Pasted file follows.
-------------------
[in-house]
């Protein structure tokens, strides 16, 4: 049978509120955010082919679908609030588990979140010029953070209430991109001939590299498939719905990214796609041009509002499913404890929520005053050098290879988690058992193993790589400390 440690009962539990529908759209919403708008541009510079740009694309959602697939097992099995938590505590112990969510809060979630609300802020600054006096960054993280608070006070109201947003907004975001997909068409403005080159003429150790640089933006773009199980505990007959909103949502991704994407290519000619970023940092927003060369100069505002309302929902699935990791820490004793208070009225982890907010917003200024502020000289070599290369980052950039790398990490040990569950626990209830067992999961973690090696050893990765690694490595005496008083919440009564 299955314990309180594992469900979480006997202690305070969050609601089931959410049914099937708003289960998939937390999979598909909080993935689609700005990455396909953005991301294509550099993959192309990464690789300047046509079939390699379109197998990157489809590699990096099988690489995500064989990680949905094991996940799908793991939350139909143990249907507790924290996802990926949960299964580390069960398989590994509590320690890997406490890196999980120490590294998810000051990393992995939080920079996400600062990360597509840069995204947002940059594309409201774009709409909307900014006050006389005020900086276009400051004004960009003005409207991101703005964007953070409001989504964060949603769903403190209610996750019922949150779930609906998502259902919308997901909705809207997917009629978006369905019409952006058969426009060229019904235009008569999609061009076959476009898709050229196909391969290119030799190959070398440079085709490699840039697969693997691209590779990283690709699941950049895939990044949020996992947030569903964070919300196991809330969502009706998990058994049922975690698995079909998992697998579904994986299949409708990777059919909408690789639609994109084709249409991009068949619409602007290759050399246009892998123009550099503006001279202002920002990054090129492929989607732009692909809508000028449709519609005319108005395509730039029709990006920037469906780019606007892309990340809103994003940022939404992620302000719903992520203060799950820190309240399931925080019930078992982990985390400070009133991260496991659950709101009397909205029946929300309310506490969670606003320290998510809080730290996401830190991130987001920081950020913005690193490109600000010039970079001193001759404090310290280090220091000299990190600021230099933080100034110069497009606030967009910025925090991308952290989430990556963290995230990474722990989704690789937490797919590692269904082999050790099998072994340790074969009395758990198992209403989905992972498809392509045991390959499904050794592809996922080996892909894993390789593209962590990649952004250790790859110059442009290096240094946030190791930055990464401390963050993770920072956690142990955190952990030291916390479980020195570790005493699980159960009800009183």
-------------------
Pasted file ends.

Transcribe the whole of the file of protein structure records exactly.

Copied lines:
[in-house]
């Protein structure tokens, strides 16, 4: 049978509120955010082919679908609030588990979140010029953070209430991109001939590299498939719905990214796609041009509002499913404890929520005053050098290879988690058992193993790589400390 440690009962539990529908759209919403708008541009510079740009694309959602697939097992099995938590505590112990969510809060979630609300802020600054006096960054993280608070006070109201947003907004975001997909068409403005080159003429150790640089933006773009199980505990007959909103949502991704994407290519000619970023940092927003060369100069505002309302929902699935990791820490004793208070009225982890907010917003200024502020000289070599290369980052950039790398990490040990569950626990209830067992999961973690090696050893990765690694490595005496008083919440009564 299955314990309180594992469900979480006997202690305070969050609601089931959410049914099937708003289960998939937390999979598909909080993935689609700005990455396909953005991301294509550099993959192309990464690789300047046509079939390699379109197998990157489809590699990096099988690489995500064989990680949905094991996940799908793991939350139909143990249907507790924290996802990926949960299964580390069960398989590994509590320690890997406490890196999980120490590294998810000051990393992995939080920079996400600062990360597509840069995204947002940059594309409201774009709409909307900014006050006389005020900086276009400051004004960009003005409207991101703005964007953070409001989504964060949603769903403190209610996750019922949150779930609906998502259902919308997901909705809207997917009629978006369905019409952006058969426009060229019904235009008569999609061009076959476009898709050229196909391969290119030799190959070398440079085709490699840039697969693997691209590779990283690709699941950049895939990044949020996992947030569903964070919300196991809330969502009706998990058994049922975690698995079909998992697998579904994986299949409708990777059919909408690789639609994109084709249409991009068949619409602007290759050399246009892998123009550099503006001279202002920002990054090129492929989607732009692909809508000028449709519609005319108005395509730039029709990006920037469906780019606007892309990340809103994003940022939404992620302000719903992520203060799950820190309240399931925080019930078992982990985390400070009133991260496991659950709101009397909205029946929300309310506490969670606003320290998510809080730290996401830190991130987001920081950020913005690193490109600000010039970079001193001759404090310290280090220091000299990190600021230099933080100034110069497009606030967009910025925090991308952290989430990556963290995230990474722990989704690789937490797919590692269904082999050790099998072994340790074969009395758990198992209403989905992972498809392509045991390959499904050794592809996922080996892909894993390789593209962590990649952004250790790859110059442009290096240094946030190791930055990464401390963050993770920072956690142990955190952990030291916390479980020195570790005493699980159960009800009183």